Publications & Products
Volume 5, Issue 8

Two Approaches to Alumni Relations

When Stacey Lockhart arrived at Wenatchee Valley College in 2011, the alumni program was essentially nonexistent. Today, the WVC Alumni Association is on its way to showing return on investment and documenting measurable results.

The challenges WVC faced began with a dearth of alumni information and extended to the lack of a budget and its position as the only college within 10,000 square miles in rural Washington State.

Across the country, challenges confronted Pitt Community College in eastern North Carolina as well, which was also trying to start an alumni program from scratch. "Getting people engaged. Struggle with the budget" topped the list for Ashley Dews Smith, Pitt's director of alumni and development services. Pitt, unlike WVC, is not in a rural location. In fact, the largest college in North Carolina is just five miles up the road, and the nearest community college is within a three- or four-mile radius of Pitt.

Despite their size and geographic differences, Pitt and WVC staff found that understanding their own community and its needs was central to building a vital alumni program.

"I think one of our biggest challenges occurred after the alumni program had been in force for about a year. No one was really coming to our events," says Kacie Thrift, WVC alumni relations coordinator.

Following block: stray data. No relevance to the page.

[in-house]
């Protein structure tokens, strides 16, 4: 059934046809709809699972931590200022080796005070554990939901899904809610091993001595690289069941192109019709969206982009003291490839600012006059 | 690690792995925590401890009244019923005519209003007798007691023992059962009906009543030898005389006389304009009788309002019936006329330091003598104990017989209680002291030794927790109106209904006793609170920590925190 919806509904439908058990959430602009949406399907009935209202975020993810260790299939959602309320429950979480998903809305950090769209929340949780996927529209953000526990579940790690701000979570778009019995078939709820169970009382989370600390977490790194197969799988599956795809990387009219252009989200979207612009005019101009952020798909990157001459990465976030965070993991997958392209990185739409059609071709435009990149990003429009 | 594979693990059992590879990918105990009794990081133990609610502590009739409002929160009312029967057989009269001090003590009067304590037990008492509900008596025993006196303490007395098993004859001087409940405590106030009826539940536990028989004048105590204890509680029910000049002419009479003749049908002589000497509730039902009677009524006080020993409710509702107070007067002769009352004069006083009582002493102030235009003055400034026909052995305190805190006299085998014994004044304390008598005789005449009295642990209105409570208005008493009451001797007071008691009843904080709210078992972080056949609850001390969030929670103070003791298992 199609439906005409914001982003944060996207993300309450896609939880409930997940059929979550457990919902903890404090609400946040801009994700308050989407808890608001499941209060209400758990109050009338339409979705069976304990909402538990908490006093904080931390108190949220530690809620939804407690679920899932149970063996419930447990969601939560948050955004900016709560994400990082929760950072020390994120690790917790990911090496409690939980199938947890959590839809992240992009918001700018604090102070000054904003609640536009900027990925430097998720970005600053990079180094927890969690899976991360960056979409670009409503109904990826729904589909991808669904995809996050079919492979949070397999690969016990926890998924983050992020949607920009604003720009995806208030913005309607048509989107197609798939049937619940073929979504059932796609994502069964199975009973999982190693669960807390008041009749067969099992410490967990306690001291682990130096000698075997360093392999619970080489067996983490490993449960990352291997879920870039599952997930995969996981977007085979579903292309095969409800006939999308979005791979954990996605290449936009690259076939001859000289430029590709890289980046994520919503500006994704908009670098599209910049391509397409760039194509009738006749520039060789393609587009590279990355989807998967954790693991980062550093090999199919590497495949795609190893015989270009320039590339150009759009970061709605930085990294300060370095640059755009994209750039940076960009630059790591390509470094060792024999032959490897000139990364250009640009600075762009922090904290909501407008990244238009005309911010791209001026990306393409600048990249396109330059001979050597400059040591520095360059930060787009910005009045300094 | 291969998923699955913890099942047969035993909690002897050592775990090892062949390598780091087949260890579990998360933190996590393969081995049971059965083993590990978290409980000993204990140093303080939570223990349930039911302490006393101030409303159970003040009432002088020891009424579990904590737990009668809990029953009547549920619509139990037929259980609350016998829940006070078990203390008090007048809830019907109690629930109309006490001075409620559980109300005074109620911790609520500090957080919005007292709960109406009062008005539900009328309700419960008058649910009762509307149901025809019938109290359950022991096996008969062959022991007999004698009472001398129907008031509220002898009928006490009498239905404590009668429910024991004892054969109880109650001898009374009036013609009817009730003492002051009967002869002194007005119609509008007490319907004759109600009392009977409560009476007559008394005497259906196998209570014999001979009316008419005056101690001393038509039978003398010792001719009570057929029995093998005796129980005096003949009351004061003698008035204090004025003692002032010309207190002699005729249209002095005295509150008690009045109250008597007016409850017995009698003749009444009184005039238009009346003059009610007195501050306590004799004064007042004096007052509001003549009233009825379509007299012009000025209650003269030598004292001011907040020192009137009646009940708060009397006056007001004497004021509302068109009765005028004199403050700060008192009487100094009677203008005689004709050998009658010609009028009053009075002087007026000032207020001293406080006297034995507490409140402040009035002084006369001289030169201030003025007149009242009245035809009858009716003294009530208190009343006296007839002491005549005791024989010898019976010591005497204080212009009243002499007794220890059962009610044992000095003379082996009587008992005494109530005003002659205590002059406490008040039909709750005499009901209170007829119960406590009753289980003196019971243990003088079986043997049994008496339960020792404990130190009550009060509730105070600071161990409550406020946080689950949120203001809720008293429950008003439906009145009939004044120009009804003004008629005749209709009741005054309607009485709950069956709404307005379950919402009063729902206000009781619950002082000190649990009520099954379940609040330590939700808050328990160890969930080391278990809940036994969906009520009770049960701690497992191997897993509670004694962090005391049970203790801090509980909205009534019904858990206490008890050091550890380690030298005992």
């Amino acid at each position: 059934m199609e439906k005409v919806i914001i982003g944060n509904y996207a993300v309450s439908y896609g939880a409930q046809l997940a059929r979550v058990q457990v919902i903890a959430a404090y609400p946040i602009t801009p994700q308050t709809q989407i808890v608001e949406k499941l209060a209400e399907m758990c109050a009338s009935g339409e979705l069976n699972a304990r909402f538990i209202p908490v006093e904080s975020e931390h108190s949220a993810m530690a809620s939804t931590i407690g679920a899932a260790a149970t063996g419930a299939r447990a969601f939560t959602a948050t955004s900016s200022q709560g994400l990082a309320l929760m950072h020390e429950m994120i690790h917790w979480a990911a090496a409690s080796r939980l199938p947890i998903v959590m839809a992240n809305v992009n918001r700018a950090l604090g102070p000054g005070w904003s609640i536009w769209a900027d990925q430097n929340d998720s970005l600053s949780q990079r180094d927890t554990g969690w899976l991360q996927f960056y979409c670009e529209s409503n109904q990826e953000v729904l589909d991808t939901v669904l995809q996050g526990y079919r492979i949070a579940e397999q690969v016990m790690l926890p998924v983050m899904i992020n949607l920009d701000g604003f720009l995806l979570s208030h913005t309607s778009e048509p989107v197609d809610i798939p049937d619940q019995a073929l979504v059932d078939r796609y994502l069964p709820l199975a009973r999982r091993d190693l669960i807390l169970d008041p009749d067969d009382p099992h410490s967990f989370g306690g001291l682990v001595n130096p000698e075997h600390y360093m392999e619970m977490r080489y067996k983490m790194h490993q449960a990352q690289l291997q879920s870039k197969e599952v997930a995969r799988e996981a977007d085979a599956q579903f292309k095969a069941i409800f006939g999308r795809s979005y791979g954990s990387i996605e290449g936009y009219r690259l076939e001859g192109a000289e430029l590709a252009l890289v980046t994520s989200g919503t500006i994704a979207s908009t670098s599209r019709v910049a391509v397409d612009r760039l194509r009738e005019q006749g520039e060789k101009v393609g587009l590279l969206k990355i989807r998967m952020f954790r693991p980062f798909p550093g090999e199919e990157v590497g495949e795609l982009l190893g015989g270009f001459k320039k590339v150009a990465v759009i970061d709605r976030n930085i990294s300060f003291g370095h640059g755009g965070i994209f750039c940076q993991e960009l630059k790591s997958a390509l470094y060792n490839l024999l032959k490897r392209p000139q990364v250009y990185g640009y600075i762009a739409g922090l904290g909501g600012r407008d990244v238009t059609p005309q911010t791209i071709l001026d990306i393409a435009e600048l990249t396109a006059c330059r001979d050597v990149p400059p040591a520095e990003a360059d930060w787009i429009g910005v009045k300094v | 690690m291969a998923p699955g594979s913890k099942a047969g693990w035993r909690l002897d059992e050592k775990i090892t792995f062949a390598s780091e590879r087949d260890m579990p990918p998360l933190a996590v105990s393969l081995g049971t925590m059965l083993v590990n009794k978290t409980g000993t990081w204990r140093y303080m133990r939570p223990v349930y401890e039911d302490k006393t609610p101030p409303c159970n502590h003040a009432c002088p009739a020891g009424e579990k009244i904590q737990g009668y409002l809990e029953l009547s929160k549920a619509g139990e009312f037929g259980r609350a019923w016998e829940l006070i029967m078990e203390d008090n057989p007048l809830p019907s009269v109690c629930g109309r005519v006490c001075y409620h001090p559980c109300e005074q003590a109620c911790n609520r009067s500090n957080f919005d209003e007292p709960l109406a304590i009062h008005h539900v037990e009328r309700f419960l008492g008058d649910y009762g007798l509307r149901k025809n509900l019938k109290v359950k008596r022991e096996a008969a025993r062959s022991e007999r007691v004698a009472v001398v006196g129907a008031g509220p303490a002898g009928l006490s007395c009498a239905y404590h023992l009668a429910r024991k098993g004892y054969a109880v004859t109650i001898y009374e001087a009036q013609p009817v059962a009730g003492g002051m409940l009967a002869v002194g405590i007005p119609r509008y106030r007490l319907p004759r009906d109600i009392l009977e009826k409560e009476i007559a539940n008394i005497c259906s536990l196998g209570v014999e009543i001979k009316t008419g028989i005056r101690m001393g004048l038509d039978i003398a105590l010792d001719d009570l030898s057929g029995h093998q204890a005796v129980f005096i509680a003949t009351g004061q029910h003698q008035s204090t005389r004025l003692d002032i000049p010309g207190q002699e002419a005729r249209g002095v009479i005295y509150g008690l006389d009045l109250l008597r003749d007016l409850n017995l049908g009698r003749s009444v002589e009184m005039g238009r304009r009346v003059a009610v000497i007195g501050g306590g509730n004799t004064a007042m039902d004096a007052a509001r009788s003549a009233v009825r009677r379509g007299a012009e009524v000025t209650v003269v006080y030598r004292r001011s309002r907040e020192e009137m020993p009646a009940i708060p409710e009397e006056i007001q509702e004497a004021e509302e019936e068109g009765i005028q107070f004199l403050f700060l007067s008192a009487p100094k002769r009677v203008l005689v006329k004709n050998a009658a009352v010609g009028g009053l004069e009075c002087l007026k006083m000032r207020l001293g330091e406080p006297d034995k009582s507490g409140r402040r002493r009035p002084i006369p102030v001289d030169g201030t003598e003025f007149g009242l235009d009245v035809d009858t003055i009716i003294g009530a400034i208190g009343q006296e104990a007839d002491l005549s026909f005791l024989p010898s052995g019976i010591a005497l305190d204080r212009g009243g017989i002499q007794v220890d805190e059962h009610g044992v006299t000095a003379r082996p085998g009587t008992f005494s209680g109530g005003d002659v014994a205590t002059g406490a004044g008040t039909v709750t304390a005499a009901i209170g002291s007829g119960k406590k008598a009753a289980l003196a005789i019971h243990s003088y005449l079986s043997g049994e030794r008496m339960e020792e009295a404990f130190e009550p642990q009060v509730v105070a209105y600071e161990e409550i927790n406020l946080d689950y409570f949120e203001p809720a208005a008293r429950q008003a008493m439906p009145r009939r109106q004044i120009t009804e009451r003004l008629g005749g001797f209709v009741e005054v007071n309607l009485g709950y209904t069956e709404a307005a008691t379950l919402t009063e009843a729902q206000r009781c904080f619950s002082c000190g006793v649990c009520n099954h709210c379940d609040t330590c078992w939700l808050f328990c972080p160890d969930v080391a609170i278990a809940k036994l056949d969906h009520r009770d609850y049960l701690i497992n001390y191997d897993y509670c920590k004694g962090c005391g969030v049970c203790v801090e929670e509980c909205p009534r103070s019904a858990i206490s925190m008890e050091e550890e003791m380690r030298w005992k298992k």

Thrift notes that connecting with the community and with alumni built interest in the program and was a way to gather information about alumni.

"I wanted to connect with people and get their information," says Pitt's Smith. "I still use any free venue: a county fair, a community festival, a small restaurant. You have to have a presence and ask people if they are an alum."

A program Lockhart presented at a CASE conference sums up her approach to starting the alumni program at WVC: Just Do It. "It doesn't cost you anything to reach out and do some engagement," Lockhart says.

In addition to being a presence in the community, Lockhart created an online form where alumni could update their information. Anyone who updated the form received a free license plate holder that announced the WVC affiliation. Hundreds of people filled out the form. In fact, WVC now has a notebook filled with more than 500 forms. "I'm all about visibility," says Lockhart. "I thought, ‘We can turn this into a college town!'"

Lockhart, Thrift and Smith will share how they built - and continue to grow - their respective programs during a Feb. 23 webinar, "Building a Community College Alumni Program That Works for You."

"I don't see how community colleges can't invest in alumni relations," says Lockhart. "It's imperative that grads and friends of the college are kept close to the college; otherwise, you are never going to get where you want to go."

Smith agrees, and points out the reason for persistence. "You do a disservice to alums if you don't try because of initial non-funding. You can't expect someone you've never talked to in 50 years to give you some money the first time you send them a letter."

And that persistence does pay off. Lockhart recalls that the largest gift from a WVC alumnus came as a result of her giving a presentation to the Lions Club about what the alumni program was doing. "The talk prompted this man to come to the campus and get a tour," says Lockhart. The $423,000 gift was a result of this incident. "You never know when you're going to get a surprise because you're doing the right thing."

This article is from the February 2016 issue of the Community College Advancement News.

Council for Advancement and Support of Education (CASE) © 1996 - 2018


Conference for Community College Advancement
Oct. 12 - 14, 2017
Anaheim, CA

Opportunity Knocking: How Community College Presidents Can Lead a New Era of Advancement
Available in print and e-book

All CASE Resources for Community Colleges